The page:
How human life is born
Photographer Lennart Nilson spent 10 years of his life filming the evolution of an embryo from conception to birth!
Nilson gained international fame in 1965 when LIFE magazine published 16 pages of photographs of a human embryo. These photographs were immediately reproduced also in Stern, Paris Match, The Sunday Times and other magazines, bringing photographer Lennart Nielson world fame
From childhood, a microscope and a camera were the main hobbies of Nielson, who wanted to show the world the beauty of the human body at the cellular level. Photos of the human fetus Nielson managed to get back in 1957, but they were still not spectacular enough to show them to the general public.
He was helped by the cystoscope, a medical device that examined the bladder from the inside, to get the most accurate and colorful pictures. Nilson attached a camera and a light guide to him and took thousands of shots of the baby’s life inside the uterus.
So the skillful hands of Lennart Nilson created a miracle: they showed the whole world the mystery of the origin of human life.
The sperm in the fallopian tube moves towards the egg
One in 200 million paternal spermatozoa breaks the egg membrane
Sectional sperm. The head contains all the genetic material
A week later, the fetus, sliding down the fallopian tube, moves into the uterus
After another week, the embryo attaches to the uterine mucosa
22 day embryo development. Gray matter is the future brain
On the 18th day, the heart begins to pulsate at the embryo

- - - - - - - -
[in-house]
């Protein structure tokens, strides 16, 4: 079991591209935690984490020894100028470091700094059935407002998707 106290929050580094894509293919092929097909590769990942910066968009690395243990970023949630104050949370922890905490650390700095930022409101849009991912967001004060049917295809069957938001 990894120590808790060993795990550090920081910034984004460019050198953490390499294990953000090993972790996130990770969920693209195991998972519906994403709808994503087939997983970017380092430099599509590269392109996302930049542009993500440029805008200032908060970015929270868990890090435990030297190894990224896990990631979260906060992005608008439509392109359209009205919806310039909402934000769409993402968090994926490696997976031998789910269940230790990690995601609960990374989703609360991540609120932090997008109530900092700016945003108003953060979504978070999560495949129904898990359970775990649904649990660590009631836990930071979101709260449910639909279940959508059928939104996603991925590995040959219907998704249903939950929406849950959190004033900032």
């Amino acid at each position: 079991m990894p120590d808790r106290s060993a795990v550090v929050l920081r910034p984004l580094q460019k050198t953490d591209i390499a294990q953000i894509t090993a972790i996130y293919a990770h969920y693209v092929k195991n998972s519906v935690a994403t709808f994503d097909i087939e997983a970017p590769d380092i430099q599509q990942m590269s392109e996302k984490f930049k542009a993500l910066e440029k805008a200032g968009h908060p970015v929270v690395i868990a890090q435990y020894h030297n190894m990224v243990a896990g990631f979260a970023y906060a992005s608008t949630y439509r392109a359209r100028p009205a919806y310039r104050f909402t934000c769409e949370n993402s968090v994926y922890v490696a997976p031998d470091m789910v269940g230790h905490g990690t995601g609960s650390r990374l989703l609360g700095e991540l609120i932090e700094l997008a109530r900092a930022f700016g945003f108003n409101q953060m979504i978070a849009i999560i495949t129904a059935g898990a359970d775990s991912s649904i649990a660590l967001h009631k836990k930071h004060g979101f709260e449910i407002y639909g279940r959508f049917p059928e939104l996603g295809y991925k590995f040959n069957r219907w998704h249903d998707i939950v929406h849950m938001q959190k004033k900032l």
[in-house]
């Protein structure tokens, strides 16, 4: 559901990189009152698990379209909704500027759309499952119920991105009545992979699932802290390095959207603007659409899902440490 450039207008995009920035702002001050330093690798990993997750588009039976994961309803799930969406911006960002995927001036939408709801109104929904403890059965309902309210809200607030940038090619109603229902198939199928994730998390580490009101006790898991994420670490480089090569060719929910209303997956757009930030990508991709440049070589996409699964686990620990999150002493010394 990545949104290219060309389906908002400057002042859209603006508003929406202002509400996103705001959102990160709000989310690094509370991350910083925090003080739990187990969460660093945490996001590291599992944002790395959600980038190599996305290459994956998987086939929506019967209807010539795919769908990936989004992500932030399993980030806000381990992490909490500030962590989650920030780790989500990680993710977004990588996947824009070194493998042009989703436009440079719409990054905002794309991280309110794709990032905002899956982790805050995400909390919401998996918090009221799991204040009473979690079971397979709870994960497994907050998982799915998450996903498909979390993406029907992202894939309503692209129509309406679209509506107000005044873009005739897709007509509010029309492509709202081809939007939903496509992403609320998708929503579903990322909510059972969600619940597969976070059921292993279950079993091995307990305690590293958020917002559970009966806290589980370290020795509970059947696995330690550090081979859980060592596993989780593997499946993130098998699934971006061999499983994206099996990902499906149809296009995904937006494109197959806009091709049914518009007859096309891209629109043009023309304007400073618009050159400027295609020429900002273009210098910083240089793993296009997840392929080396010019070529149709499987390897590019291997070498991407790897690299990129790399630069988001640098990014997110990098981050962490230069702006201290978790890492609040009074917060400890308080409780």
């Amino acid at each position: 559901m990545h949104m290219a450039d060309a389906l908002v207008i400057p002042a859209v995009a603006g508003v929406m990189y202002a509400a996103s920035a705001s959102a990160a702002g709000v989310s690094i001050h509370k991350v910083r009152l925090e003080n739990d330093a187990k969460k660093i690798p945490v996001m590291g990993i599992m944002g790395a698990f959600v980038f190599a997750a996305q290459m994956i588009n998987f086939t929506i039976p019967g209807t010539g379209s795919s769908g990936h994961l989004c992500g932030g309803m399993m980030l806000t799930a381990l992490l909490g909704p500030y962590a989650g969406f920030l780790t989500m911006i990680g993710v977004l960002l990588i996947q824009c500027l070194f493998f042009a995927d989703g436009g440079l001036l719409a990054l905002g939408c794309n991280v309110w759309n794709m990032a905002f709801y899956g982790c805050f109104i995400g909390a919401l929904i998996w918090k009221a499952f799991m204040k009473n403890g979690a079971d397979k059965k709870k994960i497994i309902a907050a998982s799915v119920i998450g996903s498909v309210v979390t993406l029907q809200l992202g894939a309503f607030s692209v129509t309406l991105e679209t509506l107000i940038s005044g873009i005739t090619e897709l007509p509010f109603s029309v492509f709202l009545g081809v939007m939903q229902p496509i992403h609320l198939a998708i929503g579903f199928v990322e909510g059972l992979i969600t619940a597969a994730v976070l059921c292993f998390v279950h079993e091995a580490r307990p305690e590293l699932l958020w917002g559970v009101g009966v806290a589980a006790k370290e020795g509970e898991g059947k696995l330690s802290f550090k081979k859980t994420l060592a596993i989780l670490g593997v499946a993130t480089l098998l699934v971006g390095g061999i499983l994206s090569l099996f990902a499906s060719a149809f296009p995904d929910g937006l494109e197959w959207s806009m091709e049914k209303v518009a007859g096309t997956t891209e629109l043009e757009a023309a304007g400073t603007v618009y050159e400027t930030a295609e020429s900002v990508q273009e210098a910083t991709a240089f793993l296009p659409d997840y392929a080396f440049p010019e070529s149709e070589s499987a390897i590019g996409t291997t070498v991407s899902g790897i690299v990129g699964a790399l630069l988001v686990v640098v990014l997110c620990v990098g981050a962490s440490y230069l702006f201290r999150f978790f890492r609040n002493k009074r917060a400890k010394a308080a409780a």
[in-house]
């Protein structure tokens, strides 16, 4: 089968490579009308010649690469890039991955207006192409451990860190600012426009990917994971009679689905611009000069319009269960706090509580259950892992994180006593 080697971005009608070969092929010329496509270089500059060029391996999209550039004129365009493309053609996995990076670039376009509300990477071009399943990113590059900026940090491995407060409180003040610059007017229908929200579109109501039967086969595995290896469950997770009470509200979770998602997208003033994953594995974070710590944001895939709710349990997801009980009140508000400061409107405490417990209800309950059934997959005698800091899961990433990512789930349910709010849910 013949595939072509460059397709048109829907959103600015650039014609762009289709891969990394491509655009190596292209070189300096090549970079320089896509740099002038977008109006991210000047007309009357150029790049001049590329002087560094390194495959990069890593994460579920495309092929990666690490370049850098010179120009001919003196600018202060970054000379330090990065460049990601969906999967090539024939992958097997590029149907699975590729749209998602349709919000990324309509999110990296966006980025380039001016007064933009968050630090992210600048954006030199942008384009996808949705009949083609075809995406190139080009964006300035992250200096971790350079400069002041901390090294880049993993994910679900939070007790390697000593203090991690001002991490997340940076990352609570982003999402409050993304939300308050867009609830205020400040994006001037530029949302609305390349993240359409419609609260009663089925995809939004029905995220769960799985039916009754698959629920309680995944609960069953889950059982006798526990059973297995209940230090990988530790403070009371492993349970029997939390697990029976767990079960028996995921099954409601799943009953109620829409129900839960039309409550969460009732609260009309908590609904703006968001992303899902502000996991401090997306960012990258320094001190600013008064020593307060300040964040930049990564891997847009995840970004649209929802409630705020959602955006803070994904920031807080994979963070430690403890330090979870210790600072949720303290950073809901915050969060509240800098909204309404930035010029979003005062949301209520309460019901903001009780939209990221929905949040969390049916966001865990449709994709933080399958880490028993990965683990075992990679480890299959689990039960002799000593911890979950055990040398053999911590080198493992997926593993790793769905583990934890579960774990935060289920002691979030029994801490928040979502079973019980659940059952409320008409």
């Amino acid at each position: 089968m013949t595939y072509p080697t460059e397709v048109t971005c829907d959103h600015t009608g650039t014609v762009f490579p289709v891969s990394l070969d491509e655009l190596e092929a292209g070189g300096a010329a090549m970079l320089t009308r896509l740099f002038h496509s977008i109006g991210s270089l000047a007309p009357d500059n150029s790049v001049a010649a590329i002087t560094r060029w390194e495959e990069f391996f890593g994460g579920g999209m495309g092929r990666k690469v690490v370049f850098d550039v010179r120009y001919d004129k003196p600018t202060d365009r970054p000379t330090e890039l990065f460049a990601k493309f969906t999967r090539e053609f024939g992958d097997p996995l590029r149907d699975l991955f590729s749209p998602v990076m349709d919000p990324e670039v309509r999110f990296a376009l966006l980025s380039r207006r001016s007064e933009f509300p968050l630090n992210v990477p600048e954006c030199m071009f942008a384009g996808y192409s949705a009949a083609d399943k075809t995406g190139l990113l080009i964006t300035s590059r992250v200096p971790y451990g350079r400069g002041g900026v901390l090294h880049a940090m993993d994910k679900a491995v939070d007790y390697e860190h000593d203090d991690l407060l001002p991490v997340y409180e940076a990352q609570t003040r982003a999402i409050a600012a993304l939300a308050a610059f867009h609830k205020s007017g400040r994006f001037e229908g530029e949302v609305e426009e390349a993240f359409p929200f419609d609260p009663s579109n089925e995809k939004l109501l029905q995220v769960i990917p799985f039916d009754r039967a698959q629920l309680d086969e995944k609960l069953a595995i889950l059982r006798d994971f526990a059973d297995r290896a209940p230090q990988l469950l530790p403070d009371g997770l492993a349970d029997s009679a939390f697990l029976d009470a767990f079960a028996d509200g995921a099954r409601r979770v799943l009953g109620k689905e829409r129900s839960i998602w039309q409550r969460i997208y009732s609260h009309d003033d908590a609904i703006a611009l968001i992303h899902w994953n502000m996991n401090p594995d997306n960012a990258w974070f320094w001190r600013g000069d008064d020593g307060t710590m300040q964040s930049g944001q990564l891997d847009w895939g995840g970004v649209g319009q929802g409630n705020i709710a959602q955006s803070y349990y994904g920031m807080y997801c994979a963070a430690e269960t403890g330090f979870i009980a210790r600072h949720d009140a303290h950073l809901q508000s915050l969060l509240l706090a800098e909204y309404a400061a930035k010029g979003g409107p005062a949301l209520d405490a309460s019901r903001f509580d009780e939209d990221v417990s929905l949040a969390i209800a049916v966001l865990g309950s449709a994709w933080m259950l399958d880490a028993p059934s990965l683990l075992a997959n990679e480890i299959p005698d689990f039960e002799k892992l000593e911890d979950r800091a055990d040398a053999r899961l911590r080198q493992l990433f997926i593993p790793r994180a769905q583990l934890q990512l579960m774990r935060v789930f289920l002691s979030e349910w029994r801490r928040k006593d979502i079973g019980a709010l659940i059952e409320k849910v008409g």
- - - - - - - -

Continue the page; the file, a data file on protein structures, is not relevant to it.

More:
28th day after fertilization
5 weeks, length 9 mm, face with holes for mouth, nostrils and eyes already guessed
40 days. The external cells of the embryo fused with the loose surface of the uterus and form the placenta
10 weeks. The eyelids are already half open. Within a few days they will form completely
10 weeks. The kid already uses his hands to explore the surroundings
A network of blood vessels is visible through thin skin
18 weeks. A fetus can perceive sounds from the outside world.
20 weeks. Growth about 20 cm. Hair begins to appear on the head
36 weeks. A month later, the baby will be born
In 1965, Nilson's book of photographs, A Child is Born, was sold out in a few days. The book has withstood many reprints and still remains one of the best-selling books in the history of such photo albums.
Now pioneer of medical photography, Lennart Nilson, is 91 years old. He is still engaged in science and photography.